Long criticized, the Hadopi will disappear in its current form on January 1. However, the High Authority has not said its last word and will return in the guise of Arcom, born from the merger of the CSA with Hadopi.
Created in 2009, the High Authority for the dissemination of works and the protection of rights on the Internet (Hadopi) has experienced a controversial course. The institution has been entrusted with several missions since its creation, including that of combating the illegal downloading of films or music. Since its creation, the Hadopi has distinguished itself with its “Graduated response” Where “Graduated response” to fight piracy. On her site, she presents this principle as a “Prevention mechanism” which consists of reminding the owner of an Internet connection of his obligation to ensure that it is not used to download or make available on peer-to-peer (P2P) networks works protected by copyright . Concretely, the Hadopi recovers the identity of subscribers who have carried out illicit exchanges on P2P networks and sends a warning by email. A second warning may be sent, followed by a notification letter noting a “Gross negligence” will be sent in case of recurrence.
The procedure is well known and this component undoubtedly represents the most famous mission of Hadopi. However, the institution has been debated since its inception and its lack of efficiency is regularly pointed out. Specialist in the subject, the editor of the site Next INpact, Marc Rees, noted last year that the Hadopi had brought in 87,000 euros at a cost of 82 million euros since its birth. In addition, the High Authority finds itself limited in its anti-piracy missions due to changes in usage. Massively used in the early 2000s (eMule, BitTorrent, etc.), peer-to-peer (P2P) has lost its influence and is no longer the most used download mode by online hackers. Direct downloads (DDL) or streaming have grown, while Hadopi has remained limited to exchanges occurring on P2P networks.
Considered today as outdated, the High Authority had almost disappeared in 2016. It will finally be until 2022 for the disappearance of the Hadopi, in its current form, to be confirmed. The law on the regulation and protection of access to cultural works in the digital age has been published in the Official Journal, confirming the end of the Hadopi and the creation of the Arcom. The Superior Audiovisual Council (CSA) and the High Authority for the Distribution of Works and the Protection of Rights on the Internet (Hadopi) will merge to create the Audiovisual and Digital Communication Regulatory Authority.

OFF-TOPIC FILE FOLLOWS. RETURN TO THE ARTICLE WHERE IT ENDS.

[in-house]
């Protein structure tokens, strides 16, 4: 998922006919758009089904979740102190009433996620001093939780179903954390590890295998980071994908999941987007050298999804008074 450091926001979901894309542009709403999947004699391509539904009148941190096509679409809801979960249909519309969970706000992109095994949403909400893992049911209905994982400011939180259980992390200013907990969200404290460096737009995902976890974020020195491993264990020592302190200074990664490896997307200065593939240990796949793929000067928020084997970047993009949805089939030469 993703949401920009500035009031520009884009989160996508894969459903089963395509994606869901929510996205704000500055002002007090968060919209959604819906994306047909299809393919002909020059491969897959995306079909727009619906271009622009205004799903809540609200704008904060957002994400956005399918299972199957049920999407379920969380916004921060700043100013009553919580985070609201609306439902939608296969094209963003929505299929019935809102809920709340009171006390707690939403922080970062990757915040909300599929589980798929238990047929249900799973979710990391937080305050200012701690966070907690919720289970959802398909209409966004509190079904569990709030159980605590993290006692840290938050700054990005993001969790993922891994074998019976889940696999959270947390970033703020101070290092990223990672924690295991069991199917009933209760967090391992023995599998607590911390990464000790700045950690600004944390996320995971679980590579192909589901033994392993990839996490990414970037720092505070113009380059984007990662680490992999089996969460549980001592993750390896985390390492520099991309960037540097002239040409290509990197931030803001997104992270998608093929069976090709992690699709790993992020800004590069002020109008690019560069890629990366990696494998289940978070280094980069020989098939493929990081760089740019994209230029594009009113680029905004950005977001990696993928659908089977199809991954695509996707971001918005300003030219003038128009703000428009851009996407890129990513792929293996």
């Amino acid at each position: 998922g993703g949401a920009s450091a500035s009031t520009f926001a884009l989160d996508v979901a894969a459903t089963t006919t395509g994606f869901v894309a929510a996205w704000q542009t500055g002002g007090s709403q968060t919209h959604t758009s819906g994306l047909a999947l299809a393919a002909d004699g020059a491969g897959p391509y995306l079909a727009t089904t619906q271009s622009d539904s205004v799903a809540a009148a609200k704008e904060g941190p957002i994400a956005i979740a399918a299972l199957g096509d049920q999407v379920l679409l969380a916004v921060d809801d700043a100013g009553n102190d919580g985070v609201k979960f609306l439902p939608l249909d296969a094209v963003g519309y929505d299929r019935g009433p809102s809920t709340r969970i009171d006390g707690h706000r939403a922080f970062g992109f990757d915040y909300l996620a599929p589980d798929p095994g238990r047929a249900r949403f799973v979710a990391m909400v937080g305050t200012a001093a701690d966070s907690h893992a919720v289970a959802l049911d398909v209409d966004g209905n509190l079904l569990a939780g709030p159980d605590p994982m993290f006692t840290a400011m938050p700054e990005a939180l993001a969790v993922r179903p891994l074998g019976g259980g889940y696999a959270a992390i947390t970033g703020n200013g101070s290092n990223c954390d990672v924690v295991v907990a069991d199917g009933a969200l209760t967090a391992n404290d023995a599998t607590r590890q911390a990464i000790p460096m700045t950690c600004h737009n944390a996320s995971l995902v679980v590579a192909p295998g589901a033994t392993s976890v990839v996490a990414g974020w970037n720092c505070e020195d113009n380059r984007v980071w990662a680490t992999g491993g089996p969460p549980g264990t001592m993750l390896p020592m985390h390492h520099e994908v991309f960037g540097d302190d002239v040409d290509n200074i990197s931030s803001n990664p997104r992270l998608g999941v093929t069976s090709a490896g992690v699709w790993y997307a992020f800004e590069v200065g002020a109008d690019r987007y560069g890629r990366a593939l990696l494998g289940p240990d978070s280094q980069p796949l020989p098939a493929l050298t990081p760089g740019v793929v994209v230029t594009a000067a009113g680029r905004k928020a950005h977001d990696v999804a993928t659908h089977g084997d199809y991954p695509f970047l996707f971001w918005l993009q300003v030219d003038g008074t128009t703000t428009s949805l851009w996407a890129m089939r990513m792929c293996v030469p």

On January 1, 2022, the two entities will be brought together within Arcom, which promises to bring new life. In a press release, the new regulatory authority ensures that its creation will make it possible to constitute a “Integrated regulator” with extended skills. “This new authority will also be more in touch with digital issues, the fight against infox and hate content, and the regulation of subscription video platforms with the obligations incumbent on them”, specifies the document.
This new project intends to recover the various missions of Hadopi, including the fight against piracy and the graduated response mechanism. The Arcom also wants to be more effective in the fight against recent practices such as streaming, illegal IPTV or direct downloading. It comes at a time when the legal offer has grown considerably in recent years, with many SVOD platforms, online music and video games. Finally, Arcom ensures that it will have important files to deal with ” since birth “. It is particularly a question of consolidation projects in the audiovisual sector.